Surili Sutaria Patel2017 is the Year of Climate Change and Health, a 12-month APHA-led initiative with monthly themes meant to raise awareness of and mobilize action on the health impacts of climate change. July is Agriculture, Food Safety and Security month. Here, APHA’s Surili Sutaria Patel, MS, senior program manager for environmental health with the Center for Public Health Policy, introduces the theme with a discussion of the human cost of climate change in our food supply chain. To learn more about this issue and other related topics, please visit:

When we think of the impacts of climate change on agriculture, we might picture poor crop yields due to changes in precipitation, more frequent and severe weather events and increasing competition from weeds, pests and disease. The dilemma is greater than the food we harvest and eat, though.

We must consider the human element that makes the farm-to-fork phenomenon happen. Farmers, farmworkers, ranchers, migrant workers and other agricultural workers serve as a crucial link in the food supply chain. Yet they are unnecessarily exposed to health and safety risks and disproportionately burdened by extreme heat, pesticide exposures and other climate change-related hazards.

Extreme heat – illness and death among workers

Higher temperatures and more frequent periods of heat may result in more cases of heat-related illness (heat stroke and heat exhaustion) and fatigue for farm and animal production workers. According to the National Center for Farmworker Health:

• Farmworkers are at increased risk for heat injury and illness due to the nature of farm work: they work outdoors in direct sunlight, humidity levels are often higher in the fields, they generate large amounts of body heat and they often use heavy work clothing and equipment.
• Heat stress occurs when body heat builds up from both external and internal sources. This condition can lead to dehydration, electrolyte imbalance, neurological impairment, multiorgan failure and death.
• A study published in 2008 found that, in the previous 15-year period, 423 workers in agriculture and non-agricultural industries died from heat exposure. Results indicated that 67 percent of those fatalities were crop workers employed in the crop production or support activities for crop production sectors.
• In a study conducted with 300 farmworkers in North Carolina, 94 percent of respondents reported that they work in extreme heat, and 40 percent reported having had symptoms of heat illness.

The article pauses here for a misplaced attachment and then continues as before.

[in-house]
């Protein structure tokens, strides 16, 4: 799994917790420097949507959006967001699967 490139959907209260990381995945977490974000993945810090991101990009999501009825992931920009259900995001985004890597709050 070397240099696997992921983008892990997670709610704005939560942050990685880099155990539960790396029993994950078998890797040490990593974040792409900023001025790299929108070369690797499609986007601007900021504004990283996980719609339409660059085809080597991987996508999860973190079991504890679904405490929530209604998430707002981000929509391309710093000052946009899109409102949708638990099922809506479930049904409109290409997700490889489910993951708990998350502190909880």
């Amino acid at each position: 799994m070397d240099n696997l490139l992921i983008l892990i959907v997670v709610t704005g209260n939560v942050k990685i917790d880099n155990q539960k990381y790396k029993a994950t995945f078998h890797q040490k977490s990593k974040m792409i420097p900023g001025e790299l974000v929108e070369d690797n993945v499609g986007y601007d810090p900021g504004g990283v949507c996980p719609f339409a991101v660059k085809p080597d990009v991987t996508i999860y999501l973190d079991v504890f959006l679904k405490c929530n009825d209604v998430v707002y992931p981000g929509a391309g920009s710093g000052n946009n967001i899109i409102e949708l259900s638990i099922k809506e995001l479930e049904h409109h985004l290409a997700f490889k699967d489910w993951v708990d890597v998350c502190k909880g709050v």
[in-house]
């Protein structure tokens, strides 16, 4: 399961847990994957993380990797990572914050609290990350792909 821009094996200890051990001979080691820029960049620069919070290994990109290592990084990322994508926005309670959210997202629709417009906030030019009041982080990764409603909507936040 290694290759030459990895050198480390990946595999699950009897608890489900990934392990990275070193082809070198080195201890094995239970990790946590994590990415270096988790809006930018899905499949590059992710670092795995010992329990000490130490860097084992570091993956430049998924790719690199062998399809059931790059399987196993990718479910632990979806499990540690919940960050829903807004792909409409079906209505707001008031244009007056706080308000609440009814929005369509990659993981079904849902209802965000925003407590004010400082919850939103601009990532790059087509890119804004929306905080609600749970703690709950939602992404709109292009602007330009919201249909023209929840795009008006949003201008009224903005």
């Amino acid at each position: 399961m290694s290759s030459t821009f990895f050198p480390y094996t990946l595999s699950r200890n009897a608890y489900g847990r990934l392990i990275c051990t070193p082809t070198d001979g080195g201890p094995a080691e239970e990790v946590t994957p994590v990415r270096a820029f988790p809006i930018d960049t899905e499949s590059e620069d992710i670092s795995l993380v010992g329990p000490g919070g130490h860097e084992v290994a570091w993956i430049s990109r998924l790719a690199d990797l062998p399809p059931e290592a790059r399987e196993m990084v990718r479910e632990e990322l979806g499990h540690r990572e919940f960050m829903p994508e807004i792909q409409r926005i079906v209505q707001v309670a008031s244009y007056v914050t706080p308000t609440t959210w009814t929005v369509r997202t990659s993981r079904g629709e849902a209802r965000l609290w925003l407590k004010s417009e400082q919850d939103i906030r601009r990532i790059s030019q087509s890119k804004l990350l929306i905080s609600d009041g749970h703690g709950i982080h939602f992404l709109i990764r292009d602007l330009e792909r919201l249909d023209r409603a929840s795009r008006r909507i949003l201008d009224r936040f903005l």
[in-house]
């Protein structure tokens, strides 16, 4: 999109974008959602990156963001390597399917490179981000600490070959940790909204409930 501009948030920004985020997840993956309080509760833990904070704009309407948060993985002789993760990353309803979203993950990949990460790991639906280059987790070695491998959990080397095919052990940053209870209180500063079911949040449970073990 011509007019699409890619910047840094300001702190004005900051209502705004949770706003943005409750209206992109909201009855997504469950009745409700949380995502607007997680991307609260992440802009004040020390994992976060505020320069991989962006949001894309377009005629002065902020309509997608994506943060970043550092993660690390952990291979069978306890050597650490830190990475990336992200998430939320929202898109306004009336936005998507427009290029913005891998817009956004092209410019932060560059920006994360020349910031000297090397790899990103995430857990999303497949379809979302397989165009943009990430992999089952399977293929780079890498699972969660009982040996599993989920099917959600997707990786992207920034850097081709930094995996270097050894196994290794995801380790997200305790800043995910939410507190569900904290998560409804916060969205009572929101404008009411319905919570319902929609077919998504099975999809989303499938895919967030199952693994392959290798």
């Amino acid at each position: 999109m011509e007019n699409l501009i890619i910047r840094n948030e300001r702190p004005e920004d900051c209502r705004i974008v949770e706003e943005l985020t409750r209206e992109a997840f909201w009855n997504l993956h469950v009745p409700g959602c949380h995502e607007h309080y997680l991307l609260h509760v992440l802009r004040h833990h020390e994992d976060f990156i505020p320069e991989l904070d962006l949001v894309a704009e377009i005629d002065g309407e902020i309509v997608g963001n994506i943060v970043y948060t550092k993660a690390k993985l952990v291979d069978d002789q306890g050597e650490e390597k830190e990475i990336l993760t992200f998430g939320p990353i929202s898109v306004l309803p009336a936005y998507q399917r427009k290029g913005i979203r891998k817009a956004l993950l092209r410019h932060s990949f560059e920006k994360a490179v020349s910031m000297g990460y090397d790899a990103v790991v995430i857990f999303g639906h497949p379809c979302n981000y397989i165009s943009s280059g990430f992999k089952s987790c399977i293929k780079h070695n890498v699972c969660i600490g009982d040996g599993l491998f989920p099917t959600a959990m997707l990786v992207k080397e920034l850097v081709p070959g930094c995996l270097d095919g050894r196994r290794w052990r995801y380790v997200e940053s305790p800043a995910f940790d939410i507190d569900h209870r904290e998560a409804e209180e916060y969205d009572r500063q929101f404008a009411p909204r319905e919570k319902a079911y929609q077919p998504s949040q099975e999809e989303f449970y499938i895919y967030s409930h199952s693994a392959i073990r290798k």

• An added danger for farmworkers is that pesticides are absorbed through hot, sweaty skin more quickly than through cool, dry skin.

Often times, heat stress can be avoided by a few simple steps. Workers should discontinue strenuous activities, drink enough water and seek shade. Unfortunately, these obvious measures are not as attainable to the farmworker, whose employer requires him or her to remain in the field working.

Pesticide exposure and chemical-related illness
Pesticides – chemicals designed to destroy or prevent unwanted growth or infestation – are by nature harmful to our health. Farmworkers are exposed to pesticides at their greatest concentrations and strengths and suffer from more pesticide-related health problems than those in any other occupation in the US, according to Farmworker Justice.

Pesticides pose risks in two major ways:
1. Acute (immediate): rash, eye irritation, dizziness, nausea and vomiting and headaches. More serious acute effects include difficulty breathing, seizures, loss of consciousness and death.
2. Chronic (long-term): cancer, neurological disorders, hormonal and reproductive health problems, birth defects and infertility.

Due to climate change, the rates of insects and fungal growth will rise and even spread to new geographic locations. This will lead to more pesticide use and resulting illnesses and death. And because of the increasing temperatures, pesticides – which are absorbed through hot, sweaty skin more quickly than through cool, dry skin – pose an even greater threat. But direct contact is not the only way in which pesticides can affect health.

When spayed, pesticides can drift to other locations outside of the agricultural plot – such as to nearby schools, playgrounds, yards, pools, laundry on clothes lines, skin/clothes, etc. No matter how careful the sprayer is, environmental conditions and the light weight of the chemicals create the perfect condition for “pesticide drift.” When pesticides land on clothes, hair or skin, farmworkers can unknowingly expose their families to the dangerous chemicals.

Worker Injustice
Farmworkers’ healthcare and medical expenses are not necessarily covered by their employers when they become ill on the job or sustain a job-related injury. States are responsible for their own worker protection laws. It is common to receive medical benefits and recover a portion of lost wages if a workers’ compensation claim is filed. Farmworkers often neglect to complain about health and safety concerns, however, for fear of employer retaliation.

The nature of agricultural work is physically demanding and can involve frequent mobility to find jobs; a lack of quality housing; poor access to community, health and legal services; poverty; inadequate training; language problems; unfamiliarity with US laws and more that serve as barriers to physical and mental health.

According to Farmworker Justice, “Farmworkers comprise one of the most vulnerable populations working and living in the US because they experience multiple social and economic disadvantages that negatively impact their health. They work in low paying jobs, lack formal educational attainment and experience poor job security, unstable family relationships and discrimination.”

We rarely consider the human cost of our food supply chain, but it does exist and can be high. Stay tuned to learn more about this important topic during July Agriculture, Food Safety and Security month.